The Securities and Exchange Commission (SEC) and prosecutors pursued civil and criminal charges against six accountants, including former KPMG employees and one former regulator. The SEC expects to vote on the settlement this month.
The penalty looks set to be one of the biggest fines ever imposed on an auditor in an SEC case. As part of the settlement, KPMG has to admit all the facts in the SEC order and hire an independent compliance consultant to review its ethics and integrity controls.
“The key to preventing such schemes in the future is to shake up people’s confidence that they can get away with it,” said Jeff Hauser, director at the Centre for Economic and Policy Research (CEPR). “I suspect there are many undiscovered frauds.”
“We cannot guarantee that any institution is impervious to manipulation,” he said, “but we can make it much less likely”.
The case dates back to January 2018 when the US Department of Justice charged six former KPMG executives and PCAOB employees with sharing confidential information about audits. The SEC claimed PCAOB employee Cynthia Holder began leaking information to Brian Sweet in 2015 when Sweet left the board to join the firm.
Later, Holder also joined KPMG. The SEC claimed that regulator Jeffrey Wada began leaking “grocery lists” of upcoming inspections to Holder and that KPMG partners David Middendorf, Thomas Whittle and David Britt oversaw audits of several banks before the PCAOB came knocking.
The PCAOB discovered there was a leak in February 2017 and KPMG fired the employees one month later. The Big 4 firm concluded that the employees either had “improper advance warning” of inspections or they “failed to report” what was going on.
“We need a greater cooling off period between working for the PCAOB and working for the firms one oversaw while at the board,” Hauser said. “It would benefit the system as a whole if regulators saw their job as a calling and didn’t revolve back and forth with industry.”
The US government established the PCAOB, sometimes jokingly referred to as ‘Peekaboo’, after the Enron scandal brought down Arthur Andersen and exacted heavy losses on investors. The Big 5 became the Big 4, and the SEC had to sharpen its tools.
This case threatens the reputation of the watchdog and the industry it watches over, so the US authorities have been keen to make an example and safeguard the credibility of the board given its important role. Likewise, KPMG has set out to contain the damage of this case.
“KPMG has taken remedial actions to assure that such conduct cannot happen again,” the firm explained when the case began. “Integrity and quality are paramount for KPMG, including operating with the utmost regard for the critical importance of the regulatory process to our profession.”
KPMG “fared poorly in its PCAOB inspections in or about 2013 and 2014”, the court documents claim. This included approximately 28 comments in connection with 51 audits inspected by the board – around twice the average number received by the Big 4 firm’s rivals. The documents claim that the firm began hiring PCAOB employees to “assist in predicting which of KPMG’s engagements would be inspected”.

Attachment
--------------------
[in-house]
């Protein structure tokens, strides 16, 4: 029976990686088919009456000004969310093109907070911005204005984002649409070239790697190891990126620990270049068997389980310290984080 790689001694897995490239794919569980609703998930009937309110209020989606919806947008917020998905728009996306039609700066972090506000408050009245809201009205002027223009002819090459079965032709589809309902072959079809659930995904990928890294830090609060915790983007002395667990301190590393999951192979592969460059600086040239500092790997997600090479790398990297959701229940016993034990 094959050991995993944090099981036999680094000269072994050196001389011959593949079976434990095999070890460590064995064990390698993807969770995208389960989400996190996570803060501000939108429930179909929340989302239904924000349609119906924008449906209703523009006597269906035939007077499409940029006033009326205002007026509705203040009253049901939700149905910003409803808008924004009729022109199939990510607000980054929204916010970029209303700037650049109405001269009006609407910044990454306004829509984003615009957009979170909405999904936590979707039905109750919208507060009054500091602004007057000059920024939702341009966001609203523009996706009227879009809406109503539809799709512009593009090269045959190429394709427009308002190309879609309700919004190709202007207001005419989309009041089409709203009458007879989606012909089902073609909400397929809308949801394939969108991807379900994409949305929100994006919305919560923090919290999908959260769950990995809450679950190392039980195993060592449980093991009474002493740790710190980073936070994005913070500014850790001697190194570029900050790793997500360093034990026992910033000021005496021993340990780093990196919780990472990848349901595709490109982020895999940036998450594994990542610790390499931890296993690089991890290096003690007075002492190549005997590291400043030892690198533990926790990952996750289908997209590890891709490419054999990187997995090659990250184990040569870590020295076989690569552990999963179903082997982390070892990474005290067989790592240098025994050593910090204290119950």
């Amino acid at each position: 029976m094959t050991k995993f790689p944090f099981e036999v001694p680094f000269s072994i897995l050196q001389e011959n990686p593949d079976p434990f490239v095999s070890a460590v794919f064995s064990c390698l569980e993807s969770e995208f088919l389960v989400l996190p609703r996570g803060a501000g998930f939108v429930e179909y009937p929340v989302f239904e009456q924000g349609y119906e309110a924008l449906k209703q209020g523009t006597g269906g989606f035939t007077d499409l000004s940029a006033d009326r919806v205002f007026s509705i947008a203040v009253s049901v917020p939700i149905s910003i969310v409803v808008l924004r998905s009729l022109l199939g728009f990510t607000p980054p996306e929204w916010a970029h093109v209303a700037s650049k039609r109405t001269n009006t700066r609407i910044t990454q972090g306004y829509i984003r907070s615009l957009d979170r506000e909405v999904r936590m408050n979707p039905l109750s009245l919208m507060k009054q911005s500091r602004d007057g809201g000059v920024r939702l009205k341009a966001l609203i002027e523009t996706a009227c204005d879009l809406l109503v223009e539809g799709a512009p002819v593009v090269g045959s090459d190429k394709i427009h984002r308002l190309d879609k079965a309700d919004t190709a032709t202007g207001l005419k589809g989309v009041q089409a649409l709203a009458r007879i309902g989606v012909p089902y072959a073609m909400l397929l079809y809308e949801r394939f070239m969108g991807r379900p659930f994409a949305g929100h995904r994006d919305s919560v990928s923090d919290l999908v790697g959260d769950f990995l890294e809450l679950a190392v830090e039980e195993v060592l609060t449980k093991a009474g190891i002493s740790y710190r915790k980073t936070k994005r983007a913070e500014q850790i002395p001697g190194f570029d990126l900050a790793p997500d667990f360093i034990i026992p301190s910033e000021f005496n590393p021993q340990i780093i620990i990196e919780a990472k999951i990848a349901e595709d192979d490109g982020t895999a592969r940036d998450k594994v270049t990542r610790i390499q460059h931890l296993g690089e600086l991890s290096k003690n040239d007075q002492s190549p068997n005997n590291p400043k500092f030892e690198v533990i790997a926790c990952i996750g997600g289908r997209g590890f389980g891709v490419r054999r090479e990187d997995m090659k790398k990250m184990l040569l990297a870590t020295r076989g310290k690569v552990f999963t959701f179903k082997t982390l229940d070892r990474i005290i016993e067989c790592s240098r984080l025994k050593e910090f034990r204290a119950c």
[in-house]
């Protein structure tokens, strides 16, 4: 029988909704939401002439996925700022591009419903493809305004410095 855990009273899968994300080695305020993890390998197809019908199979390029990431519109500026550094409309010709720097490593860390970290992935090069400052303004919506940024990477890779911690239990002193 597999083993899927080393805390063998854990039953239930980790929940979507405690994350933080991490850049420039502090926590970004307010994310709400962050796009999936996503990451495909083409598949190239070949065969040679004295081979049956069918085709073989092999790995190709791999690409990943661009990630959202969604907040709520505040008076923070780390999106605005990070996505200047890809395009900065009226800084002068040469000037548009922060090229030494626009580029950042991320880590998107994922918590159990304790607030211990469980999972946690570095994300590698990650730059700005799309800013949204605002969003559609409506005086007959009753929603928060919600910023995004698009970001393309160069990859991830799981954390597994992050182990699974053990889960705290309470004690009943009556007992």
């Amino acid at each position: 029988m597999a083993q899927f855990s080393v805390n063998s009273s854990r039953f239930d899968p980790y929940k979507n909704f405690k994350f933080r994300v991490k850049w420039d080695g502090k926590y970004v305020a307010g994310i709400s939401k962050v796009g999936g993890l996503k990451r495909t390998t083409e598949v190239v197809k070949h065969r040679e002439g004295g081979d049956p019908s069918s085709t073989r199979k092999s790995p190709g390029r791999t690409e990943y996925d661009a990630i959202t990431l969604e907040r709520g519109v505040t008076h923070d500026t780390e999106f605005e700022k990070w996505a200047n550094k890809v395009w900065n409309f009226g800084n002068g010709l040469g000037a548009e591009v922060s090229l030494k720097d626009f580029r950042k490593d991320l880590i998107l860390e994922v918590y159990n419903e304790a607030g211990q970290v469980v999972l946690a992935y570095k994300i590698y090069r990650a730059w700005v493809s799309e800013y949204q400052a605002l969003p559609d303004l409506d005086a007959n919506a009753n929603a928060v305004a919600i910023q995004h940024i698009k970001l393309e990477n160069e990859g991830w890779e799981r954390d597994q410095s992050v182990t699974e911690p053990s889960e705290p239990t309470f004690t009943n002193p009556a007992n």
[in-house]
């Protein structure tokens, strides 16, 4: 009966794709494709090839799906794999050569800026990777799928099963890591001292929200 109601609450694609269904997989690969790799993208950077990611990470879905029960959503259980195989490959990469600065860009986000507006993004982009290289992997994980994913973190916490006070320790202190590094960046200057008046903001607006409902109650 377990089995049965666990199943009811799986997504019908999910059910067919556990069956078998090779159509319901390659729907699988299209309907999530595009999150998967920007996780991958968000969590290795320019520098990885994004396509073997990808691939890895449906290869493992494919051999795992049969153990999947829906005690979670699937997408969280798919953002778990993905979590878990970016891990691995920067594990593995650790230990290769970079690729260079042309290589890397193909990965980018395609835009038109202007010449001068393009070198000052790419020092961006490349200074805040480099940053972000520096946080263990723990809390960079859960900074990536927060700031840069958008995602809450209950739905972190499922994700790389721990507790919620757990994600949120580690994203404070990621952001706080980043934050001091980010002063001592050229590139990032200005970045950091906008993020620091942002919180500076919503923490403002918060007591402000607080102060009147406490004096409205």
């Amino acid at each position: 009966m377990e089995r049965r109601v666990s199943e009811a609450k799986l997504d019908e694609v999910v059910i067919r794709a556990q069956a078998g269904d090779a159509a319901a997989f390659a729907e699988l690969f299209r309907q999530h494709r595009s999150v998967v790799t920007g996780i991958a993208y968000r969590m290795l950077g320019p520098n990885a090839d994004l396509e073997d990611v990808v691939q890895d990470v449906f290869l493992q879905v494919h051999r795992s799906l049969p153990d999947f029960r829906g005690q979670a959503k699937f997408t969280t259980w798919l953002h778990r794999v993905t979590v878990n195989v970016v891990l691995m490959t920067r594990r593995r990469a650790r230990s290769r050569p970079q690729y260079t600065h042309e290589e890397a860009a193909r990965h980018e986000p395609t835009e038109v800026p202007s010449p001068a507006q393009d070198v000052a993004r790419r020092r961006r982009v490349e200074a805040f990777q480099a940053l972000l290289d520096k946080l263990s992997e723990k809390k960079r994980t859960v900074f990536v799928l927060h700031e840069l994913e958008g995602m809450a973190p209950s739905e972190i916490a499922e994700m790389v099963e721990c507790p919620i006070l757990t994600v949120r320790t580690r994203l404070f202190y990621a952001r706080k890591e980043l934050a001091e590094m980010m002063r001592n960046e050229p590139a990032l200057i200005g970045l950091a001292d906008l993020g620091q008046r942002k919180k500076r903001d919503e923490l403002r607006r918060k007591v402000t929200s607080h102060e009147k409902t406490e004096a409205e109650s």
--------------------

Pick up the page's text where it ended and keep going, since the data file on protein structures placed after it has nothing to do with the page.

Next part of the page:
This alone does not prove any wrongdoing on the firm’s part. It’s also claimed that KPMG put in place incentives for teams who did not receive any comments on audits and used data analytics as part of its “efforts to improve its performance”.
The SEC has stressed that the allegations do not mean investors cannot rely on KPMG’s audits. In fact, the commission itself often relies on the firm’s work. Nonetheless, the case has raised questions about the level of oversight the US has over the accounting industry.
The case so far
In March, a federal jury convicted David Middendorf and Jeffrey Wada of wire fraud and conspiracy to commit wire fraud. The jury acquitted Middendorf and Wada on the charge of conspiracy to defraud the US.
Middendorf has launched an appeal against the charge of wire fraud. “We appreciate the one not guilty verdict,” said Nelson Boxer, who represents Middendorf. “But overall we’re very disappointed with the result.”
“What occurred here was not a wire fraud, and we intend to continue to vigorously press that argument on appeal,” the attorney said.
At the time, PCAOB Chairman William Duhnke told the press: “The misconduct that led to the trial directly contradicts the public’s expectations of the auditing profession, as well as the mission, vision, and values of the PCAOB.”
Brian Sweet and Thomas Whittle accepted plea deals and testified against Middendorf in the case. Fellow defendant Cynthia Holder pled guilty, but did not agree to testify. The courts are due to hand down sentences in July and August.
David Britt is expected to face trial in October 2019. “The allegations in the indictment against David involve conduct that is simply not a crime and we look forward to proving his innocence in court,” said Melinda Haag, who represents Britt.
The case continues.
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